Smile and the World Smiles with You

Posted on June 7, 2022

Janet’s ET Story

When I was a little girl, my dad introduced me to a beauty queen. (Her name was Ann Sidney). Dad was friends with her father. He knew it would be good for his shy, young daughter to meet this beautiful woman, who actually went on to become Miss World. Her body measurements were perfect. Her hair was brown, like mine. She was humble and kind enough to talk to me. The main thing I took from this short meeting is that she had a wonderful smile. I knew I was not beautiful, but I learned that I could at least smile. I think I practiced my smile in the mirror after our meeting.  It’s not hard to smile when you are happy. I had been through the trauma of polio so perhaps I was a bit subdued because often when I was feeling life was really going well, I was waiting for the next relapse. I had pneumonia several times. Somewhere along the line I learned to live in the moment – enjoy now and be happy – let it out. 

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In life we are not always happy, but I found when you are hurting you can pretend to be happy and if you work at it, you can change how you are feeling and actually become happy again. Have you ever walked somewhere and noticed everyone smiling at you? The reason could be that there is a smile on your face which they are responding to. (Or do you have something on your teeth?)

Anyway, you do not want to be that miserable person with the weight of the world on her shoulders. Try to be the cheerful one who can lift people’s spirits.

My dad was a shop keeper. He always greeted his customers with a smile. This was also a very good lesson. When people came to my desk for help, they were customers to me so I knew how to treat them after growing up watching my dad serve his customers. I loved working with people. I’m retired now.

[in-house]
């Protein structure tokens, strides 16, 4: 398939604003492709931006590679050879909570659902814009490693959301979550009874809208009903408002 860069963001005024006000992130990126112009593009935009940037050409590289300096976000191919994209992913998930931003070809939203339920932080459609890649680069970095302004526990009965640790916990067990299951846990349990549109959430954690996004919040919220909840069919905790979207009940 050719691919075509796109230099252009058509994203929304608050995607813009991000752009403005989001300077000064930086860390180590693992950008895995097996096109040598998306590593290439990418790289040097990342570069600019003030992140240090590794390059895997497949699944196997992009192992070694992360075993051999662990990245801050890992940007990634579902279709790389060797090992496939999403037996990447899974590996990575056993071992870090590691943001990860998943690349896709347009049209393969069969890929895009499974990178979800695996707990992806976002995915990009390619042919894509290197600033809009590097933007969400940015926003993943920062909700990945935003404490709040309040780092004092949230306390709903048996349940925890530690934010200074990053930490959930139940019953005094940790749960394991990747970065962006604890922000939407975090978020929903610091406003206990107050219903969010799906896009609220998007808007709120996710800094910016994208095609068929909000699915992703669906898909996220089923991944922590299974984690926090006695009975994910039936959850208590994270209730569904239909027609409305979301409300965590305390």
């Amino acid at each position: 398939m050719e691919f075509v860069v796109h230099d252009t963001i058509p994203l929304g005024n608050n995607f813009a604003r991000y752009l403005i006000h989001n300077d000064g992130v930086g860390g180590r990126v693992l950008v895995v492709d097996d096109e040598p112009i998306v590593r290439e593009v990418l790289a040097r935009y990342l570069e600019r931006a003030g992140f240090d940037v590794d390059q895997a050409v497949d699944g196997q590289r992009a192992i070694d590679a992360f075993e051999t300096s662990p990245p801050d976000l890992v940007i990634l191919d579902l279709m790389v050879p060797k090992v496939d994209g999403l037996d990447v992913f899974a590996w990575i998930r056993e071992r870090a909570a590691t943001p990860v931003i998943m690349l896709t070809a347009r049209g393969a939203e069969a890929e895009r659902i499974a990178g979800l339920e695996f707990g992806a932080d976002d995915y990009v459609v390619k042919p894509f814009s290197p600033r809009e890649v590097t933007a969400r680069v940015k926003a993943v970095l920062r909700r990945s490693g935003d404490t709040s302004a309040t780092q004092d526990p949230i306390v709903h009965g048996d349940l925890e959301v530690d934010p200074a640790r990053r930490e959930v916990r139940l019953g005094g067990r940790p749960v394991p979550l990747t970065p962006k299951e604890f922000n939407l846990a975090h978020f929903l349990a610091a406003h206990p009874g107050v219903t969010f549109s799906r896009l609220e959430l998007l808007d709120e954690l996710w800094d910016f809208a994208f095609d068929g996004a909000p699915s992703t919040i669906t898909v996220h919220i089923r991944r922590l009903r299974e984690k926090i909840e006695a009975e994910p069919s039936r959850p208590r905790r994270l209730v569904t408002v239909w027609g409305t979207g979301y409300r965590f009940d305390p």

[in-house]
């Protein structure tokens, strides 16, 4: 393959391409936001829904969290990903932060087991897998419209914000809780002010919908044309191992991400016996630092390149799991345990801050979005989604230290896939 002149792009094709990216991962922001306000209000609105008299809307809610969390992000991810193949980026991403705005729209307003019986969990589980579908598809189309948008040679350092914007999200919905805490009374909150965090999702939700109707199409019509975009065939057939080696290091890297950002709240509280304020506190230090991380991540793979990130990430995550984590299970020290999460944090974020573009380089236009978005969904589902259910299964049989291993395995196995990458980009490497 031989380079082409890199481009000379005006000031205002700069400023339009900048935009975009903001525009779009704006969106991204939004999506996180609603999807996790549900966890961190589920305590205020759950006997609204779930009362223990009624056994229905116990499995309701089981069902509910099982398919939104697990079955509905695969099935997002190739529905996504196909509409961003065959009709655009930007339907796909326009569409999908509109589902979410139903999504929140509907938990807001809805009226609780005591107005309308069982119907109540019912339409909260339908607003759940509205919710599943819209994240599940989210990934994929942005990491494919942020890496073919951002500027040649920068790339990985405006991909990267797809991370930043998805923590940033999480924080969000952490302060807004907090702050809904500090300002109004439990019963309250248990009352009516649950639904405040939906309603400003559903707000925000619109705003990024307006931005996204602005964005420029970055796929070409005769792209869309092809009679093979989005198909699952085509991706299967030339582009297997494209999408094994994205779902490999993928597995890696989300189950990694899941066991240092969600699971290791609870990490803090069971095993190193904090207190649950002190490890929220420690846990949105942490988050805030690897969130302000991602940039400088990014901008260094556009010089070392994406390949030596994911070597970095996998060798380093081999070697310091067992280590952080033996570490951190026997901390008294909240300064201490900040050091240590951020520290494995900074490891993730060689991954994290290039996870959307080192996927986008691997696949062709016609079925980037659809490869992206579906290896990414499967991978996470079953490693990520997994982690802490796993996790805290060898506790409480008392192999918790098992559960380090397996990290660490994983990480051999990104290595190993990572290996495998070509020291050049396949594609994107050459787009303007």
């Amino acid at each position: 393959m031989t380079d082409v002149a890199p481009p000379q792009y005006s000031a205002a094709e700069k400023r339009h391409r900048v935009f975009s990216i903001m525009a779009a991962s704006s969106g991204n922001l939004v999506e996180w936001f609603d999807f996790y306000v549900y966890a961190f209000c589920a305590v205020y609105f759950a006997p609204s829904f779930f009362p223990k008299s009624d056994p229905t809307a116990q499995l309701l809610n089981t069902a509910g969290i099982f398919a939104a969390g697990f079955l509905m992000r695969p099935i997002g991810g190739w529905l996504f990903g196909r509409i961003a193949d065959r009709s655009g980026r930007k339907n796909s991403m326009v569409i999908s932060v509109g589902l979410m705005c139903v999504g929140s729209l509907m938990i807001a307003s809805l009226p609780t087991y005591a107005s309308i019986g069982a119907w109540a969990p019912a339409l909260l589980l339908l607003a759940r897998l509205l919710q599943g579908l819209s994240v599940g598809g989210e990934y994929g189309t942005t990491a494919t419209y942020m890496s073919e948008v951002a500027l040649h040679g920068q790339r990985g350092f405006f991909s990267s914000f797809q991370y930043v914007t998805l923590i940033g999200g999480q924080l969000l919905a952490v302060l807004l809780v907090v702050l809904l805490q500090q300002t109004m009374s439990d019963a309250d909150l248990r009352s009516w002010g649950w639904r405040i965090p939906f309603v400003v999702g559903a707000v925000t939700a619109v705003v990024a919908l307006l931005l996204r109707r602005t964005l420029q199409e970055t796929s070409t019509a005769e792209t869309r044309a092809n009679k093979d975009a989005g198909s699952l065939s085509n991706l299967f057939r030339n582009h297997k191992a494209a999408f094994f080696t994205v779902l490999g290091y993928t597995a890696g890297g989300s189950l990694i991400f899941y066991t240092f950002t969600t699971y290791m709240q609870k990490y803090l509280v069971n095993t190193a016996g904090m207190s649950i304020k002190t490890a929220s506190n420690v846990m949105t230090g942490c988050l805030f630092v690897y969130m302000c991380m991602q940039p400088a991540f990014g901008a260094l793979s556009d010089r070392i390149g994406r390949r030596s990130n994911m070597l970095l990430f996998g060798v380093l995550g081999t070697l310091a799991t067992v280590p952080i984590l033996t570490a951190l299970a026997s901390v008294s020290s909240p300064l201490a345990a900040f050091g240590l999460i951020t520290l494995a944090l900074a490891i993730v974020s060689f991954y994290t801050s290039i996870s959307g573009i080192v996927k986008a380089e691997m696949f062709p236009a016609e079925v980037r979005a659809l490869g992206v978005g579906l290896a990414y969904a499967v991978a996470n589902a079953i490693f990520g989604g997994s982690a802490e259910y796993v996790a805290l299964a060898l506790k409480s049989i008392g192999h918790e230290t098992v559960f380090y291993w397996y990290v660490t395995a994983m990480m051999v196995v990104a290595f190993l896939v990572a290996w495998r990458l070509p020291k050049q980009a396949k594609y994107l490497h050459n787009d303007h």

Recently I moved to a new house and have made a new bunch of friends. Two neighbors have Parkinson’s disease. I have empathy with them, and it has made me think about my essential tremor (ET) so I decided to write this.

I Have Essential Tremor

Essential tremor affects my life, but I can’t allow it to stop me from doing things. The following is just how I cope. Often people with handicaps take longer to do the simple stuff.  We have to be creative to find many work-arounds. Essential tremor is progressive. Once I got to a point where it was no longer possible to hide my tremor, I also started to be less embarrassed by my shaking hands and more comfortable about asking people to help. One example is when the form says “print your name.”  If people want to read the name, they had better write my name for me. I also keep some of those mailing labels people send you if you donate to some cause. I carry a sheet in my purse. Often you can peel one off to put on a form instead of trying to write your name and address.

Paying Bills

I seldom write checks because I can pay my regular bills on-line. It’s so simple once you have it set up. I am so thankful for this feature.

However, there are times when you do need to give somebody an actual check. I usually ask them to write it themselves, then I sign it.